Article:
Home-grown vegetables may be all the rage but, to me, a garden without butterfly plants is like a porch without a rocking chair. When I see yellow sulphurs loop-de-looping overhead and big black swallowtails draped over the plumbagos, I forget my long to-do list and remember to enjoy the right now.
And they're so easy! I can't think of one plant in my super sunny garden that doesn't attract butterflies.
Some of us are content to leave it at that. But, as my husband likes to remind me, I'm never satisfied with just a little bit of a good thing. So I've planted cassia trees for the little sulphur caterpillars to munch and milkweed for the monarchs.
I have not, however, scoured the state for paw-paw trees to attract giant zebra swallowtails or hunted down just the right passionflower for the Gulf fritillary. I leave that to Laura Barber, my obsessed South Tampa friend, and her enthusiastic enabler, husband Steve.
It all started so innocently, Laura says.
"You see them flit in, and then they flit out. They're beautiful. I just wanted them to stay."
She'd also never witnessed the "birth" of a butterfly, that miraculous moment when it emerges, transformed, from its chrysalis. She just had to see that for herself.
So along with the bright nectar plants that invite flitters, last year she started looking for host plants — often a singular plant variety that a butterfly species chooses for laying its eggs and feeding its young. She put in fennel and parsley for the Eastern black swallowtails and wooly Dutchman's pipe for pipevine swallowtails. In some cases, that was a sacrifice; the Barbers' back yard is a symphony of photogenic blooms surrounding a centerpiece of hybrid tea roses. Some of the butterfly host plants, well, they're not much to look at.
"A lot of them look like weeds," Laura says. "Some of them are kind of ugly."
But they did their work, and soon she was seeing tiny eggs and hungry little caterpillars, which elated her.
And then, poof! The caterpillars would disappear. Which was almost worse than never having seen them at all.
She didn't get one chrysalis.
So she did some research and, to her horror, discovered her sweet garden is a Mutual of Omaha's Wild Kingdom of vicious brutality. It harbors all kinds of catty predators, from those cute anole lizards to wasps.
She was already invested. It was time for more research.
Laura and Steve visited Shady Oak Butterfly Farm in Brooker, about 45 minutes from Gainesville (farther if you get lost, like they did). Laura was impressed with owners Edith and Stephen Smith's website, butterflyfunfacts.com. They seemed to know everything about Florida butterflies.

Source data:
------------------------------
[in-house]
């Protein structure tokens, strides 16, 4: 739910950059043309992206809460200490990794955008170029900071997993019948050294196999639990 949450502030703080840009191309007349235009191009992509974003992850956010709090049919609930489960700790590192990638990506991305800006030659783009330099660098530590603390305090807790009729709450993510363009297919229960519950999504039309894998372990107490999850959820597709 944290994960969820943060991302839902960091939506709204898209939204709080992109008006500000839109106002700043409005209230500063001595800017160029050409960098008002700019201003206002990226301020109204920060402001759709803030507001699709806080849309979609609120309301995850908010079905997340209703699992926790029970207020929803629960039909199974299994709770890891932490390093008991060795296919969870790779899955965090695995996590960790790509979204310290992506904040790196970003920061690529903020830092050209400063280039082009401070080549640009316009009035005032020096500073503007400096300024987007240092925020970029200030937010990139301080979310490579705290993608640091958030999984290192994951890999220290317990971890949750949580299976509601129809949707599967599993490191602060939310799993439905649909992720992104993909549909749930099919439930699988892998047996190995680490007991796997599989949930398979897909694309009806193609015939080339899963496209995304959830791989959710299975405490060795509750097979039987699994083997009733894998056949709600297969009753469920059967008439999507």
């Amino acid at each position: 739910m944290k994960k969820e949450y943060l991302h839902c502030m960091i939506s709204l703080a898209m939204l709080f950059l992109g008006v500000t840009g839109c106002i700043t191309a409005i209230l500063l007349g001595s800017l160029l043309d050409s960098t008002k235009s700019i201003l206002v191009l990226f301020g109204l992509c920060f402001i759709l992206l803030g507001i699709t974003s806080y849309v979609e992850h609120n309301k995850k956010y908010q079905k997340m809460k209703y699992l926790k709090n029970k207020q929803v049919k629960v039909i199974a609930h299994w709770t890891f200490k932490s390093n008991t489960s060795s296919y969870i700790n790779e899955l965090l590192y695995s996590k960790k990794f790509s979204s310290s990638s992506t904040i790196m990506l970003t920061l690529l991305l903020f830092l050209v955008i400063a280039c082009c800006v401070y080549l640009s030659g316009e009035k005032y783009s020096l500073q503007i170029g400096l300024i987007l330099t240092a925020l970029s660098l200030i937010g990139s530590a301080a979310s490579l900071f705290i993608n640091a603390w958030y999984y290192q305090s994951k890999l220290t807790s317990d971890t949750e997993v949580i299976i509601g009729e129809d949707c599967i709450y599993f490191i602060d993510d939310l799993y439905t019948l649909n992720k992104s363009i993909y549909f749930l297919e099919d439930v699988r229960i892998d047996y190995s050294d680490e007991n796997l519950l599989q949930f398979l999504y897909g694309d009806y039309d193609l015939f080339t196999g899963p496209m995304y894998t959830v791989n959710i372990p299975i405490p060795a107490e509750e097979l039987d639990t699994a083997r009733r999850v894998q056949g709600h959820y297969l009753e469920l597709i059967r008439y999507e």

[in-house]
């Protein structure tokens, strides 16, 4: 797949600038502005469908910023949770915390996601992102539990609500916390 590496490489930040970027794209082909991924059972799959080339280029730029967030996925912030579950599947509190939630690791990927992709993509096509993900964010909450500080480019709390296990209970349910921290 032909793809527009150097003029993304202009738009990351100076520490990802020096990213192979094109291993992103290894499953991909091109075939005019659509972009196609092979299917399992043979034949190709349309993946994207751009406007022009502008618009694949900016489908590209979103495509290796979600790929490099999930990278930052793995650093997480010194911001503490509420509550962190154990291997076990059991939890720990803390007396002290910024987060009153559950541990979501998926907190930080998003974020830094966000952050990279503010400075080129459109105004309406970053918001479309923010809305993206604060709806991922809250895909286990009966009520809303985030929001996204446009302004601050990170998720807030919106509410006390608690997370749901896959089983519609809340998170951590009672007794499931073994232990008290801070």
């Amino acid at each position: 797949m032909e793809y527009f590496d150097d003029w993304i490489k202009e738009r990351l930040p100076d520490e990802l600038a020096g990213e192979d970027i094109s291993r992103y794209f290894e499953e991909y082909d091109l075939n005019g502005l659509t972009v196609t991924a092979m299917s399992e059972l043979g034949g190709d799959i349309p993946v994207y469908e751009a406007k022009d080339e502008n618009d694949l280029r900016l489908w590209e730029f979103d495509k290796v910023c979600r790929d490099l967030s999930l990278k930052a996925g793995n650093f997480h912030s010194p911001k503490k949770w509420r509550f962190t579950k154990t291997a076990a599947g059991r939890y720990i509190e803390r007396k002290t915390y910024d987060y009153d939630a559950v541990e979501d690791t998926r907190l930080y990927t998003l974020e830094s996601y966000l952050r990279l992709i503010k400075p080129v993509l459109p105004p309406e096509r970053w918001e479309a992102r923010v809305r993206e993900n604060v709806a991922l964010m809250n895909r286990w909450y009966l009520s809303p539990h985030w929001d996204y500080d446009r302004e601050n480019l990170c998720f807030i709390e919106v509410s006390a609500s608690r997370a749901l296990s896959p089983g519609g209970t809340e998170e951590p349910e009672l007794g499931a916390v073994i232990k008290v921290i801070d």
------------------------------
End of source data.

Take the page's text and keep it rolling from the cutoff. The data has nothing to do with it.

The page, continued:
She learned a lot on that trip and from the book the Smiths recommended, Florida Butterfly Gardening by Marc C. and Maria Minno (University Press of Florida).
Most important, she learned how to keep little eggs and caterpillars safe from hungry predators.
The Smiths transfer both to "safe nests," containers stocked with the caterpillars' plant food. Laura found some good-sized disposable food-storage containers in her kitchen. She cut a large hole in each lid, leaving the rim to snap down over screening left over from a rain barrel project. She lines the bottom with paper towels, which she changes once or twice a day — voracious little caterpillars have busy little digestive systems.
She has four safe nests now, all on her screened patio out of direct sunlight, which the caterpillars don't like.
She has finally gotten to witness the butterfly miracle — "It's not the same to see it in photographs; it's an amazing metamorphosis" — and she's learning a lot about the different species. Monarchs, for instance, are not gentle lovers. Go figure. Plants treated with fertilizers and pesticides seem, sadly, to produce deformed butterflies. And some caterpillars, gold rim swallowtails for instance, are their own worst enemies. They have to be separated or they'll kill one another.
Call her obsessed, or call her a person who sees the value of time spent in a rocking chair on the porch. When Laura's stressed, as so many of us are these days, watching an egg become a caterpillar that curls itself into a chrysalis and then emerges, shaky and wet-winged, is tonic.
"The butterflies, they're beautiful and magical," she says. "To see butterflies emerge, it almost brings tears to my eyes.
"This busy world we're in, with networking and cell phones, sometimes I need to just stop and appreciate nature. I don't want to get religious, but a big part of it is spirituality. You see nature and it's so beyond us. You just have to surrender."
Reach Penny Carnthan at firstname.lastname@example.org.